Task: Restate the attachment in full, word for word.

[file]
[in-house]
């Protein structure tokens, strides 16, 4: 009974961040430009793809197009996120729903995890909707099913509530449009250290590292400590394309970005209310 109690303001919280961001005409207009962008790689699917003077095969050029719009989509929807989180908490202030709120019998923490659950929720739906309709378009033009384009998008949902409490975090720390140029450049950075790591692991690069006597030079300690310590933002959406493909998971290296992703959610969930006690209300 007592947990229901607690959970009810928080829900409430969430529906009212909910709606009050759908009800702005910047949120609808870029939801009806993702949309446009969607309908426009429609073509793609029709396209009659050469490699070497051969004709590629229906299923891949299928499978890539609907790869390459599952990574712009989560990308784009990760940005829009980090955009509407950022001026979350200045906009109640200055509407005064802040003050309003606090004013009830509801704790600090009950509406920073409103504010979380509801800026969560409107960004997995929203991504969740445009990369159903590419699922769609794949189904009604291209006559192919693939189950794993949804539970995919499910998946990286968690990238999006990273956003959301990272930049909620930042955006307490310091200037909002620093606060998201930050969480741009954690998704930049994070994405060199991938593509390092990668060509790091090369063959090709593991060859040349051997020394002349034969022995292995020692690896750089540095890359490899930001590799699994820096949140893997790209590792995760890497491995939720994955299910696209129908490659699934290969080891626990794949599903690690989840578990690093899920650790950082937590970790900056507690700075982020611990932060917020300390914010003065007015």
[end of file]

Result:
[in-house]
């Protein structure tokens, strides 16, 4: 009974961040430009793809197009996120729903995890909707099913509530449009250290590292400590394309970005209310 109690303001919280961001005409207009962008790689699917003077095969050029719009989509929807989180908490202030709120019998923490659950929720739906309709378009033009384009998008949902409490975090720390140029450049950075790591692991690069006597030079300690310590933002959406493909998971290296992703959610969930006690209300 007592947990229901607690959970009810928080829900409430969430529906009212909910709606009050759908009800702005910047949120609808870029939801009806993702949309446009969607309908426009429609073509793609029709396209009659050469490699070497051969004709590629229906299923891949299928499978890539609907790869390459599952990574712009989560990308784009990760940005829009980090955009509407950022001026979350200045906009109640200055509407005064802040003050309003606090004013009830509801704790600090009950509406920073409103504010979380509801800026969560409107960004997995929203991504969740445009990369159903590419699922769609794949189904009604291209006559192919693939189950794993949804539970995919499910998946990286968690990238999006990273956003959301990272930049909620930042955006307490310091200037909002620093606060998201930050969480741009954690998704930049994070994405060199991938593509390092990668060509790091090369063959090709593991060859040349051997020394002349034969022995292995020692690896750089540095890359490899930001590799699994820096949140893997790209590792995760890497491995939720994955299910696209129908490659699934290969080891626990794949599903690690989840578990690093899920650790950082937590970790900056507690700075982020611990932060917020300390914010003065007015």